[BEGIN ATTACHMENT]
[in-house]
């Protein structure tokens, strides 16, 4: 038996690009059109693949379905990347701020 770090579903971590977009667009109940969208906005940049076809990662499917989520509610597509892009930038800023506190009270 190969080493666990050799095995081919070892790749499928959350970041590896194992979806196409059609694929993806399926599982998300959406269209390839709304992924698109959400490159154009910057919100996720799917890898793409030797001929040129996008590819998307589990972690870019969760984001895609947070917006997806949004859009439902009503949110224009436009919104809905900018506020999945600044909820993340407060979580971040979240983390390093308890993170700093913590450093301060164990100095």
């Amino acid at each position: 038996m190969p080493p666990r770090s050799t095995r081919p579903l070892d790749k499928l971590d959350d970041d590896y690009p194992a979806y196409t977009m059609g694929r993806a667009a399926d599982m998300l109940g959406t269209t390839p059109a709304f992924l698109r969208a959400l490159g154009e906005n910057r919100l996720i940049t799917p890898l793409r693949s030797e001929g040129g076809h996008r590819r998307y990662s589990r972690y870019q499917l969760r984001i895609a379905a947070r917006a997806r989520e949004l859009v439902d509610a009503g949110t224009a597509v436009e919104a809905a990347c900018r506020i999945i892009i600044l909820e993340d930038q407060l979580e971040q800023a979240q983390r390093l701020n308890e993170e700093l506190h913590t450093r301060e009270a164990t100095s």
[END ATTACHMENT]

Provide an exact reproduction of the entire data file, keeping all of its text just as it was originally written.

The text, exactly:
[in-house]
């Protein structure tokens, strides 16, 4: 038996690009059109693949379905990347701020 770090579903971590977009667009109940969208906005940049076809990662499917989520509610597509892009930038800023506190009270 190969080493666990050799095995081919070892790749499928959350970041590896194992979806196409059609694929993806399926599982998300959406269209390839709304992924698109959400490159154009910057919100996720799917890898793409030797001929040129996008590819998307589990972690870019969760984001895609947070917006997806949004859009439902009503949110224009436009919104809905900018506020999945600044909820993340407060979580971040979240983390390093308890993170700093913590450093301060164990100095």
């Amino acid at each position: 038996m190969p080493p666990r770090s050799t095995r081919p579903l070892d790749k499928l971590d959350d970041d590896y690009p194992a979806y196409t977009m059609g694929r993806a667009a399926d599982m998300l109940g959406t269209t390839p059109a709304f992924l698109r969208a959400l490159g154009e906005n910057r919100l996720i940049t799917p890898l793409r693949s030797e001929g040129g076809h996008r590819r998307y990662s589990r972690y870019q499917l969760r984001i895609a379905a947070r917006a997806r989520e949004l859009v439902d509610a009503g949110t224009a597509v436009e919104a809905a990347c900018r506020i999945i892009i600044l909820e993340d930038q407060l979580e971040q800023a979240q983390r390093l701020n308890e993170e700093l506190h913590t450093r301060e009270a164990t100095s």